Clinton initiated none of the squabbles with fellow Democrats, but that didn’t mean she let her rivals go unanswered. Several times, she laughed at them before calmly explaining why they were, in her view, off-base.

In another major clash, Sanders and Clinton differed on the United States’ adventurism abroad, reflecting different wings of their party. The Vermont senator spoke for the less hawkish wing of the party by attacking Clinton for her vote in favor of the Iraq War and saying the United States should focus on defeating ISIS, not removing Syrian President Bashar al-Assad.

“I worry too much that Secretary Clinton is too much into regime change and a little bit too aggressive without knowing what the unintended consequences might be,” Sanders said.

Sanders and O’Malley offered some of the sharpest criticism the former Secretary of State has yet faced. Yet she parried all comers, without losing her composure or committing major errors. Instead, their criticism of her came off looking ham-handed. Some of the criticism even earned her rivals boos from the audience of 1,000 New Hampshire voters. Most memorably, O’Malley tried to note of the age of both Clinton and Sanders. “Can I offer a different generation’s perspective?” O’Malley said. Later he added, “We need new leadership.”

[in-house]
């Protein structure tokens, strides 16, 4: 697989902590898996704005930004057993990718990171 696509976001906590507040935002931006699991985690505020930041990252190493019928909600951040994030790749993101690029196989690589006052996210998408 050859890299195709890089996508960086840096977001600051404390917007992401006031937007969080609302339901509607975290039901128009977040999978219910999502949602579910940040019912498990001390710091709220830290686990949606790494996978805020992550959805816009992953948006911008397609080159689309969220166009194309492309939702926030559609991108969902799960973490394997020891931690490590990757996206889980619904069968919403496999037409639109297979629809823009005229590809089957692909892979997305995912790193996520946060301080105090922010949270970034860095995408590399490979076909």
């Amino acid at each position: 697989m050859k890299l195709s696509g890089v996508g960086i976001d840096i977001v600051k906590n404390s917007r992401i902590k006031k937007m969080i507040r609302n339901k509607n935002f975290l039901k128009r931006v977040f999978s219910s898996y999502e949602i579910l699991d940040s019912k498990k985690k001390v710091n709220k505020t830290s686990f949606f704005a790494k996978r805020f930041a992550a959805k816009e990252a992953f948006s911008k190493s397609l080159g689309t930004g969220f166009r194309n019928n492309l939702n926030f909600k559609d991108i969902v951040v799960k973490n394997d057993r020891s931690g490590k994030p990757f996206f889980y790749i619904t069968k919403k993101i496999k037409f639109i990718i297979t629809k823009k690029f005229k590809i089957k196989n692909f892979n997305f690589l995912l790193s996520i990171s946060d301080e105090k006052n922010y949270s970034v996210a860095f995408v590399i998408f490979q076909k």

Read More: Martin O’Malley Age Shames Clinton and Sanders

The debate began with perhaps the biggest controversy of the Democratic primary so far. Sanders began the debate on the defensive over his campaign’s improper access to Clinton’s voter database. Sanders apologized to rival Clinton and sought to move past the drama that roiled their party for the last three days. “Yes. I apologize,” Sanders said. “Not only do I apologize to Secretary Clinton. I want to apologize to my supporters. This is not the type of campaign that we run.” It’s tough to run as a new kind of politician when scandal clouds that pitch.

Sanders, however, continued to blame the Democratic National Committee and its data contractor. “There was a breach because the DNC vendor screwed up,” Sanders said. The DNC, in turn, cut off Sanders’ access to the data temporarily, essentially hobbling his campaign for a day as his aides sought to figure out—and then explain—why Sanders’ data director was poking around inside Clinton’s proprietary databases on voters.

The DNC move, however, was greeted with outrage from Sanders supporters. For them, it was yet another piece of evidence that the Democratic Party’s most Establishment-minded leaders are not-so-subtly pulling for Clinton as the nominee.

For her part, Clinton accepted Sanders’ apology. “Obviously, we were distressed when we learned of it,” Clinton said, pointing to “tens of thousands of volunteers” who have worked to enter data.

She then returned a favor to Sanders, who famously used his first debate with Clinton to shut down questions about her use of a private email server earlier this year. “We should move on because I don’t think the American people are all that interested in this,” she said. After all, she is more than ready to start running against the eventual Republican nominee and be done with her challengers for the Democratic nod.

Read Next: Read the Full Text of the Third Democratic Debate in New Hampshire